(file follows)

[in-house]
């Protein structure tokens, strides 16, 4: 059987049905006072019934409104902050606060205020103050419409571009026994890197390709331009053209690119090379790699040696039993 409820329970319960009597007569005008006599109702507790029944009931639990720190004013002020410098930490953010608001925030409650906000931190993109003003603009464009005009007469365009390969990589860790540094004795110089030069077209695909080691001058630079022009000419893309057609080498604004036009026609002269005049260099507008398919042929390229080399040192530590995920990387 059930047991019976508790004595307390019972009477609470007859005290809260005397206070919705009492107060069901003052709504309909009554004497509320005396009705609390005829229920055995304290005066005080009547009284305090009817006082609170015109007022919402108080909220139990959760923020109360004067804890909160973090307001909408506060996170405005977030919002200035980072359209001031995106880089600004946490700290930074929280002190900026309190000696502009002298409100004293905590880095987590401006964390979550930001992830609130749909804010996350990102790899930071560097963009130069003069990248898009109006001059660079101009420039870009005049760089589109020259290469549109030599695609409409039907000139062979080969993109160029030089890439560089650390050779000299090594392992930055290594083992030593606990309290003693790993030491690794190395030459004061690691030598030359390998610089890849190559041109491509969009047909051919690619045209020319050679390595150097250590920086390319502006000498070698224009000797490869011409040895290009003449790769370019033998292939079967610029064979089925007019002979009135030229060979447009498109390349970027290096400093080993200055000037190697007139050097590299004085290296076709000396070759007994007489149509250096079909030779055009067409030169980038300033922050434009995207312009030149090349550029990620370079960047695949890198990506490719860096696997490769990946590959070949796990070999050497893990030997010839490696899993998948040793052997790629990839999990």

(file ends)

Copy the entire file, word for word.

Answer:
[in-house]
């Protein structure tokens, strides 16, 4: 059987049905006072019934409104902050606060205020103050419409571009026994890197390709331009053209690119090379790699040696039993 409820329970319960009597007569005008006599109702507790029944009931639990720190004013002020410098930490953010608001925030409650906000931190993109003003603009464009005009007469365009390969990589860790540094004795110089030069077209695909080691001058630079022009000419893309057609080498604004036009026609002269005049260099507008398919042929390229080399040192530590995920990387 059930047991019976508790004595307390019972009477609470007859005290809260005397206070919705009492107060069901003052709504309909009554004497509320005396009705609390005829229920055995304290005066005080009547009284305090009817006082609170015109007022919402108080909220139990959760923020109360004067804890909160973090307001909408506060996170405005977030919002200035980072359209001031995106880089600004946490700290930074929280002190900026309190000696502009002298409100004293905590880095987590401006964390979550930001992830609130749909804010996350990102790899930071560097963009130069003069990248898009109006001059660079101009420039870009005049760089589109020259290469549109030599695609409409039907000139062979080969993109160029030089890439560089650390050779000299090594392992930055290594083992030593606990309290003693790993030491690794190395030459004061690691030598030359390998610089890849190559041109491509969009047909051919690619045209020319050679390595150097250590920086390319502006000498070698224009000797490869011409040895290009003449790769370019033998292939079967610029064979089925007019002979009135030229060979447009498109390349970027290096400093080993200055000037190697007139050097590299004085290296076709000396070759007994007489149509250096079909030779055009067409030169980038300033922050434009995207312009030149090349550029990620370079960047695949890198990506490719860096696997490769990946590959070949796990070999050497893990030997010839490696899993998948040793052997790629990839999990």